d'Evegnees in One-derland
Thanks to my dear friend, Lori P., Eric and I discovered the one-derful world of onesies. At first we were prancing around in them to be silly, but little did we realize that we had found a new way of life. Comfortable, warm, relaxed life. Apparently onesies are all the rage with certain celebrity startlets, so that's why I'm wearing heels in the photo. Normally I just wear it with slippers and a vacant expression.
Eric now calls me his "Onesie and Only" and his "Onesie True Love."
We wore them to deliver some Christmas presents to friends and tried our best to keep straight faces and failed miserably. They're surprisingly flattering, especially when you don't care at all what you look like.
On our way home from delivering our special neighbor gifts, I realized we needed to pop into the store to grab something for one of the kids. We sheepishly walked into Walgreen's and tried to avoid eye contact with any of the normal twosie folks who were actually wearing pants.
A fellow shopper spied me out of the corner of his eye and Eric saw him do a double take with a startled expression as he gave me a onesie once over. . . twice. Then the gentleman noticed Eric in his matching outfit and didn't even try to disguise his horror as he quickly vacated our onesie-fied aisle. It was onesie discrimination at its most pathetic!
At dinner one evening, Eric and I were lounging in our onesies (again) and Eric was teasing Holden about not being very mature. Holden grimaced, shook his head and replied, "Says the man-child in the onesie."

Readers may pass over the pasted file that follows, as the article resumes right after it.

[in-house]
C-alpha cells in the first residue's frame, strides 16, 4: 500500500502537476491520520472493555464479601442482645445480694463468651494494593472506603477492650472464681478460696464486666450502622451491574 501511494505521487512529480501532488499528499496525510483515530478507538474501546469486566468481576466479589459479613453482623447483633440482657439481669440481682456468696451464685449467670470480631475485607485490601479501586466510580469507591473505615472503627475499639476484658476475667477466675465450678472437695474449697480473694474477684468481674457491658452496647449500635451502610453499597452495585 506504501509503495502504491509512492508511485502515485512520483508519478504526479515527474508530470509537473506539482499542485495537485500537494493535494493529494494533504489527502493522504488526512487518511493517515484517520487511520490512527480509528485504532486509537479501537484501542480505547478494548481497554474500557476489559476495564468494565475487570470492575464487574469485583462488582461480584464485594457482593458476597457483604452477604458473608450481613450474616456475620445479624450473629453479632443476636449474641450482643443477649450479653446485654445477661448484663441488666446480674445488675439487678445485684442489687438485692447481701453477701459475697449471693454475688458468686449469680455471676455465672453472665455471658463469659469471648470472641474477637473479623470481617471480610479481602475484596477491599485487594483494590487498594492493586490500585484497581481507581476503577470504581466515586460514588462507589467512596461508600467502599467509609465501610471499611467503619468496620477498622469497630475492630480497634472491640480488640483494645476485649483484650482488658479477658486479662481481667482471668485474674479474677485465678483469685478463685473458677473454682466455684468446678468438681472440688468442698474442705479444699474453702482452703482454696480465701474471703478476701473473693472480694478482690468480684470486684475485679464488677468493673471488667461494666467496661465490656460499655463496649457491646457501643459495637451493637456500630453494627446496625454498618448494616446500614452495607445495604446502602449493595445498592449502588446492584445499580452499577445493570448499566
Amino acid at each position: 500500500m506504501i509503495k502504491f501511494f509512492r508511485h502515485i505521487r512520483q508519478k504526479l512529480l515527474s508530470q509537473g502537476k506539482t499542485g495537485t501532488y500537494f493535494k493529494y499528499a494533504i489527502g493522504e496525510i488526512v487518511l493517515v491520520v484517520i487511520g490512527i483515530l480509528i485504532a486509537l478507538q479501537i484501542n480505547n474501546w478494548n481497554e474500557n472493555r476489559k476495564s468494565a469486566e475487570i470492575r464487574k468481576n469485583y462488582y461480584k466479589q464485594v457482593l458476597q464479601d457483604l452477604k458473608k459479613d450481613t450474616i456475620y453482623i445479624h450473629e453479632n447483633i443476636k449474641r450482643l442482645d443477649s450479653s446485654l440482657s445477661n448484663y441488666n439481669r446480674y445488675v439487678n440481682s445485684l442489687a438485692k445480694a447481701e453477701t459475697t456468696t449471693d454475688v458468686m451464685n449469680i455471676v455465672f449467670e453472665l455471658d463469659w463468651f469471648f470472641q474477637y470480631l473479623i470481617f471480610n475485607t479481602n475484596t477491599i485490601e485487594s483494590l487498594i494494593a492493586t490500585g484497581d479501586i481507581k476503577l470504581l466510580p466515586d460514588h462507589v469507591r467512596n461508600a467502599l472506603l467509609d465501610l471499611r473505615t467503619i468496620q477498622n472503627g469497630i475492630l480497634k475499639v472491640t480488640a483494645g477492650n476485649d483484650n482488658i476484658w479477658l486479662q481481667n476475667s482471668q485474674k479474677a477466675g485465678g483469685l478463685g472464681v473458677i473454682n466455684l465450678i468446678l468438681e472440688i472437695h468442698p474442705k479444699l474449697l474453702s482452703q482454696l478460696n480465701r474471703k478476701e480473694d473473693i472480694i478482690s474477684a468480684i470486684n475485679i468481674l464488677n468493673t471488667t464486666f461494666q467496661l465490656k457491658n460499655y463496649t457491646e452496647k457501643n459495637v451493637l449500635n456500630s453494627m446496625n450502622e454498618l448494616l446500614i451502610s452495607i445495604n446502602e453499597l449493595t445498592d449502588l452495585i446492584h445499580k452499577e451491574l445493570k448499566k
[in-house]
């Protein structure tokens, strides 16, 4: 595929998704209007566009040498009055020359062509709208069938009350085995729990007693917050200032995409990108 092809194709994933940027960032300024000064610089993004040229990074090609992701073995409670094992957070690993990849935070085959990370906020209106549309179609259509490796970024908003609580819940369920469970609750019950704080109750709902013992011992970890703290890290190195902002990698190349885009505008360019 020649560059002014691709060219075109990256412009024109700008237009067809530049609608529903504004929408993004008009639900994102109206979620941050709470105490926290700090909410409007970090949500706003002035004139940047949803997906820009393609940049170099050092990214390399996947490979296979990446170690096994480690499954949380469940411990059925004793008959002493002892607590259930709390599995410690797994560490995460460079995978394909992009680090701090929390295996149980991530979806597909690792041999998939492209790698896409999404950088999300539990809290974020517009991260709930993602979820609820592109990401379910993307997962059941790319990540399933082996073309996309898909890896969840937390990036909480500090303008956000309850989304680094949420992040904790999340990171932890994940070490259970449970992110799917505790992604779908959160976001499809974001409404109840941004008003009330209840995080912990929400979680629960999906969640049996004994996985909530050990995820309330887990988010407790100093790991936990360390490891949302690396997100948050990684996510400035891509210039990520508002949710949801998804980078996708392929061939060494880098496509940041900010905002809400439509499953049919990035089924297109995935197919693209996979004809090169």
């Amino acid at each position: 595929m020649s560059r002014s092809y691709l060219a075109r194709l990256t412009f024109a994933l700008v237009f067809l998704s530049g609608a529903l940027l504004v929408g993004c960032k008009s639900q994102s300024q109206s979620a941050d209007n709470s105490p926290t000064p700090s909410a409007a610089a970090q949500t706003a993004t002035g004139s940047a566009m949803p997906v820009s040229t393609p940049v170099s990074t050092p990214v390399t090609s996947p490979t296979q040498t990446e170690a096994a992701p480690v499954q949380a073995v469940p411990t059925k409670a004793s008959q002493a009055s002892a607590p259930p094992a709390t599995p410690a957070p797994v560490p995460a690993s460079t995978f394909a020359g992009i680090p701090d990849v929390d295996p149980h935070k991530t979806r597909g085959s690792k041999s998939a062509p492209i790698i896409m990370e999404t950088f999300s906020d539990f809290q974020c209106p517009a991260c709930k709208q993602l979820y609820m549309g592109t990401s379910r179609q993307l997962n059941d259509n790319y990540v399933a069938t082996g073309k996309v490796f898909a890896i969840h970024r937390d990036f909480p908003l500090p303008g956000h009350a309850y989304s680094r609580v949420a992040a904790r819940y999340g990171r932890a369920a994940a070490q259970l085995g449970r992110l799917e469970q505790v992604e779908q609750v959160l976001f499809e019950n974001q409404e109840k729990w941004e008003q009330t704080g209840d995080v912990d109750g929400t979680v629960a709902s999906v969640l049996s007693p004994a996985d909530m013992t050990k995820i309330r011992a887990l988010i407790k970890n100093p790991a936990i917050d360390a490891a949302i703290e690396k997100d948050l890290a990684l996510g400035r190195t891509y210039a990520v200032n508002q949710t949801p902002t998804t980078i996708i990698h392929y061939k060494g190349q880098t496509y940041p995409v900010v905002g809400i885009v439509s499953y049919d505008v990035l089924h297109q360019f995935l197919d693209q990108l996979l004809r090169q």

And if you were one-dering. . . yes, I am wearing my onesie right now as I type. It's cold everywhere but right here in my onesie.
Peter proudly harnessed every bit of his French/Belgian heritage and grinned his way through a presentation about Christmas traditions in France. We let the kids in Peter's class sample some fresh Liegoise waffles we had baked that morning and one of them said, "This is the best waffle I've ever had!" Well. . . bien sûr!
Do You Want to Save a Snowman?
I got a text from a neighbor, Camille, saying that she wanted to tell me how proud she was of our Eve. Camille just had her third baby boy in three years and we've developed a soft place in our heart for her familiar familial situation.
Camille reported to me how she and her little boys had spent several hours that day carefully constructing a snowman in their front yard. As the middle-school kids got off of the bus near their home, a group of boys started yelling and throwing snowballs at her boys' snowman, trying to make it fall down. Camille came to the front door to ask the boys to stop, and she heard a fierce little female voice saying, "You guys! Stop it!" Our fearless little Eve placed herself between the boys and the snowman like a protective maternal force of nature.
Camille told me how proud she was of Eve for "standing up for what's right." I was pretty proud of her myself.
Each year we create some sort of handmade gift for our neighbors and friends in town. Little by little I've been integrating the kids into the process and this year our dining-room-turned-craft-room-for-the-holidays was transformed into a little Santa's Workshop as the kids and I cranked out over 50 wooden blocks. There's nothing quite as satisfying as a busy, organized assembly line!
The next day, Eric and I were dressed up for a Christmas costume party and I had drawn brown circles under my eyes as part of my costume. Charlie looked at me with concern and said, "You shoot your eye?"
The woman working at the counter was about to throw away the remnants in a huge bucket of ice cream, but offered it to my sweet little vultures instead.
Happy New Spear!
Eric said it smelled like axe body spray and awkwardness. He told the kids we were going to supervise "Make-out Corner." They asked if there was such a thing and I replied, "When we get there there will be!" They were so grossed out that it was awesome.